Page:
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Supplementary Information – Relating form to function in the hummingbird feeding apparatus
Figure S1. Experimental setup to film post-mortem tongue fluid interactions. Under a dissecting microscope (Olympus SZX-12), I build a control system to emulate reciprocating tongue movements and distance to the nectar surface using micromanipulators (Model FX-117, Electron Microscopy Sciences©). I coupled a high-speed camera (TroubleShooter HR at 1260 frames/s - 1280 x 512 pixels) to the dissecting microscope to capture the details of tongue fluid interactions.
Figure S2. Cross section close-ups of the outward halves of the groove walls, contrasting staining methods, in a Ruby-throated Hummingbird (Archilochus colubris) tongue. At the top left, an electron micrograph stained with uranyl acetate and lead citrate. At the top right, an electron micrograph vapor-stained with RuO4. Bottom, light micrograph stained with methylene blue/azure II (counterstained with fuchsine). Note that the most outward halves of the groove wall in cross section are entirely composed of the cornified layer.
Video S1. MicroCT rendering (rostro-cranial coronal cross sectioning) of the bill and tongue overlaying TEM micrographs; Ruby-throated Hummingbird (Archilochus colubris). This virtual model of the internal three-dimensional architecture help us to understand the fit between bill and tongue. Additionally, merging microCT, light, and electron microscopy allows us to understand the key morphological features for the tongue functioning linking them across spatial scales. Known objects are placed at the same scale at the different zoom levels in order to contextualize the structures shown.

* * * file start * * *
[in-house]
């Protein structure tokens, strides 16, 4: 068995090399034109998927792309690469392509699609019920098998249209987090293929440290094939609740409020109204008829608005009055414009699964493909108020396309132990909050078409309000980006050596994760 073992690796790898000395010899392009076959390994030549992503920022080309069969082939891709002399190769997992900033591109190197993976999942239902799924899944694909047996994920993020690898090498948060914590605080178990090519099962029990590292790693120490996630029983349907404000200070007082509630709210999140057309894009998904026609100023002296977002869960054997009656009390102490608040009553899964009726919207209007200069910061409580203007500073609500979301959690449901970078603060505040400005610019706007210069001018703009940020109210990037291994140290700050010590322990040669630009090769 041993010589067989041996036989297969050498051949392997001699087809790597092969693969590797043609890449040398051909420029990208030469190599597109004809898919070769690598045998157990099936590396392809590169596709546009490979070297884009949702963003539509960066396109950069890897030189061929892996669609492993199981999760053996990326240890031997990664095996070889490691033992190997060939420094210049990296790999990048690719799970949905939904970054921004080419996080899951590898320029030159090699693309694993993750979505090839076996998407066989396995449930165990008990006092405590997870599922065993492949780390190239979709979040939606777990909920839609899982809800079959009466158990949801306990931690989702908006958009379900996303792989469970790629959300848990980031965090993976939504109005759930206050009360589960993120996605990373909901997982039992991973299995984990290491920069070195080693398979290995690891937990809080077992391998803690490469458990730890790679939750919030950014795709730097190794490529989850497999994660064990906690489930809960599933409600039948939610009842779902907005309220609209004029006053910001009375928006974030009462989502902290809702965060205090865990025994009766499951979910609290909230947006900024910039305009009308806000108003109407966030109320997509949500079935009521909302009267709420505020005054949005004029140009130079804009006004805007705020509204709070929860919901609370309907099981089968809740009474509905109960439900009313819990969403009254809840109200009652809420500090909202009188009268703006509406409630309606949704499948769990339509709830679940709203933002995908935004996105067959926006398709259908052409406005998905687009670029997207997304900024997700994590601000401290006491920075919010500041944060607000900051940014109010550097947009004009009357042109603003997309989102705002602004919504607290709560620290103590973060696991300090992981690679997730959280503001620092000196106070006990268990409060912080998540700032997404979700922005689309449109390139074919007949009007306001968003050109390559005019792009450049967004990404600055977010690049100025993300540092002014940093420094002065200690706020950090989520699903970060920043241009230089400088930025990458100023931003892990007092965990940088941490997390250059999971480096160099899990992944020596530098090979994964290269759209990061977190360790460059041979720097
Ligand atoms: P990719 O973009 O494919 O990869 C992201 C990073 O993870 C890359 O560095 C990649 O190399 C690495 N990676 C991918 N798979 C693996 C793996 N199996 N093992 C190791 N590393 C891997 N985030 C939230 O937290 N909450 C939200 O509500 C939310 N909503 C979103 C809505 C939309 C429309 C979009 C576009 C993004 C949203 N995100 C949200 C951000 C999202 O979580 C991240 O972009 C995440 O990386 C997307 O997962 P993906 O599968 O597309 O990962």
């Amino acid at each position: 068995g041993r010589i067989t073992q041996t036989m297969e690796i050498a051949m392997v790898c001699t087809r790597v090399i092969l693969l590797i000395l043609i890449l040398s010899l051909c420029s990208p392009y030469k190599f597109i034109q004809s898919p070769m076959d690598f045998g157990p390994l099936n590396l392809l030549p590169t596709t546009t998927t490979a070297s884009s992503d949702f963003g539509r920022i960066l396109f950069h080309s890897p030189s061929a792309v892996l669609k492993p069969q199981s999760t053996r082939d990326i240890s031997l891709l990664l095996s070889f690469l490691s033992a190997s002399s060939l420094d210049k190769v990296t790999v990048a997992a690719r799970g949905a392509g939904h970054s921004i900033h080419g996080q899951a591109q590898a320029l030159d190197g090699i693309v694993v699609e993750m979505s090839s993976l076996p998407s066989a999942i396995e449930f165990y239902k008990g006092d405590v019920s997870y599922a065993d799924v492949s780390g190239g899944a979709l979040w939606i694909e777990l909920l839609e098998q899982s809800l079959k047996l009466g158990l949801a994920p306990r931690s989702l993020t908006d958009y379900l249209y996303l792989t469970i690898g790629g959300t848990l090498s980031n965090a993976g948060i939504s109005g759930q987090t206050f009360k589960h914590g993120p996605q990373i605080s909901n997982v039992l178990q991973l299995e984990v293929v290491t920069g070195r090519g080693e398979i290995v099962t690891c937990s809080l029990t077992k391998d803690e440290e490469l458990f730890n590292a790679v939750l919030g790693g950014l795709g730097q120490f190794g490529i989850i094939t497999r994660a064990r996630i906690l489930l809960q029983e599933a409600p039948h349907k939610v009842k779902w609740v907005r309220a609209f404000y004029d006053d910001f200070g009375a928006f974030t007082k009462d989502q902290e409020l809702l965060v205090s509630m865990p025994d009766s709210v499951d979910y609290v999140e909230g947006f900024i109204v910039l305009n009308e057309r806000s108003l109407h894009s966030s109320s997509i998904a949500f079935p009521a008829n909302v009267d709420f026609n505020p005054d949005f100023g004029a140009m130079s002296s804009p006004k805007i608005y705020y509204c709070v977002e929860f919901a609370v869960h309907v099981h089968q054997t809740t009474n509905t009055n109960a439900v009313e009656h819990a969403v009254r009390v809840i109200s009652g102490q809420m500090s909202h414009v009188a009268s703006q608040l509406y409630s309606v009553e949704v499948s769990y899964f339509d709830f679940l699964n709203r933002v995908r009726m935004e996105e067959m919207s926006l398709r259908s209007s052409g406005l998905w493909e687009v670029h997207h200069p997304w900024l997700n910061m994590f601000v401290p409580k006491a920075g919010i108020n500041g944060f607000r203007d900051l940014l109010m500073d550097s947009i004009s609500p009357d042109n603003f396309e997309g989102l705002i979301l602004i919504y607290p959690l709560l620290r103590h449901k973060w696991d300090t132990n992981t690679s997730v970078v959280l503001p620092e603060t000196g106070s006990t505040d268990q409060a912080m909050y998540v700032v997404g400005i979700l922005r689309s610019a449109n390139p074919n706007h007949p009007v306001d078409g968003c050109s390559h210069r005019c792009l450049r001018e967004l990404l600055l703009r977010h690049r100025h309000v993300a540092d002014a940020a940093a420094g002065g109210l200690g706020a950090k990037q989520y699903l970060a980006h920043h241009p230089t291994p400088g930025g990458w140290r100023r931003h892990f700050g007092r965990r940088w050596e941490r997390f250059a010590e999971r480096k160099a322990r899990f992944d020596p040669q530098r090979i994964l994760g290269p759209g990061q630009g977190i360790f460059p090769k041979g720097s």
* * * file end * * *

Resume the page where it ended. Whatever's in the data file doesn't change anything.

Video S2. Control of the setup to film post-mortem tongue fluid interactions. Under a dissecting microscope (cf. Fig S2), this control system emulates reciprocating tongue movements and allows for fine control of the distance to the nectar surface using micromanipulators. I coupled a high-speed camera to capture the details of tongue fluid interactions (e.g. Video S3).
Video S3. High-speed recording of post-mortem tongue expansive filling. A slow motion (165 times slower than real time) video of the lateral view of a dissected Ruby-throated Hummingbird (Archilochus colubris) focusing on the bill tip – tongue – nectar interaction. The tongue protraction is controlled by micromanipulators (Video S2). Footage obtained under a dissecting microscope (cf. Fig S2) with a flat surface mirror to achieve the side view.
Video S4. Recording of post-mortem tongue fluid trapping. A real-time video of the dorsal view of a deceased Ruby-throated Hummingbird (Archilochus colubris) focusing on the bill tip – tongue – nectar interaction. Footage obtained under a dissecting microscope immersing the tongue in a nectar reservoir to appreciate the instantaneous change in shape when the tongue transitions form air (out of focus) to nectar (in focus) and vice versa.
Video S5. Three-dimensional digital rendering of a microCT scan of the skull of a Ruby-throated Hummingbird (Archilochus colubris). This spinning reconstruction makes it possible to follow and visualize the elongated epibranchials surrounding the skull. In this case, the tongue is retracted inside the bill.